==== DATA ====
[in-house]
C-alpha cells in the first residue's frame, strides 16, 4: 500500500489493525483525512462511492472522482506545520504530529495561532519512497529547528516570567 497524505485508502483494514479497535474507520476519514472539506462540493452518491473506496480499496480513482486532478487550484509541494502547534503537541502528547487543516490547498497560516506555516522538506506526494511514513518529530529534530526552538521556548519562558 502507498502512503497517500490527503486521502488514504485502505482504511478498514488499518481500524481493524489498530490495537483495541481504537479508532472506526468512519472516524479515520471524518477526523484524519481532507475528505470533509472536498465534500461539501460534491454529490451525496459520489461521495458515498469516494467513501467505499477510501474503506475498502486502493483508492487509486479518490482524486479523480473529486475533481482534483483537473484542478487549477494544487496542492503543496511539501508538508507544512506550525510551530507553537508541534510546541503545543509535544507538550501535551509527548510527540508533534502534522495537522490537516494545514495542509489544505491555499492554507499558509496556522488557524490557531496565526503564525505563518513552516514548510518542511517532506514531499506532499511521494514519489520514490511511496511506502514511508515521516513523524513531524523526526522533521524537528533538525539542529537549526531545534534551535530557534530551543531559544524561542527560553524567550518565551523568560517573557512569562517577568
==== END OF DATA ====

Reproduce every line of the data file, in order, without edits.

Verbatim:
[in-house]
C-alpha cells in the first residue's frame, strides 16, 4: 500500500489493525483525512462511492472522482506545520504530529495561532519512497529547528516570567 497524505485508502483494514479497535474507520476519514472539506462540493452518491473506496480499496480513482486532478487550484509541494502547534503537541502528547487543516490547498497560516506555516522538506506526494511514513518529530529534530526552538521556548519562558 502507498502512503497517500490527503486521502488514504485502505482504511478498514488499518481500524481493524489498530490495537483495541481504537479508532472506526468512519472516524479515520471524518477526523484524519481532507475528505470533509472536498465534500461539501460534491454529490451525496459520489461521495458515498469516494467513501467505499477510501474503506475498502486502493483508492487509486479518490482524486479523480473529486475533481482534483483537473484542478487549477494544487496542492503543496511539501508538508507544512506550525510551530507553537508541534510546541503545543509535544507538550501535551509527548510527540508533534502534522495537522490537516494545514495542509489544505491555499492554507499558509496556522488557524490557531496565526503564525505563518513552516514548510518542511517532506514531499506532499511521494514519489520514490511511496511506502514511508515521516513523524513531524523526526522533521524537528533538525539542529537549526531545534534551535530557534530551543531559544524561542527560553524567550518565551523568560517573557512569562517577568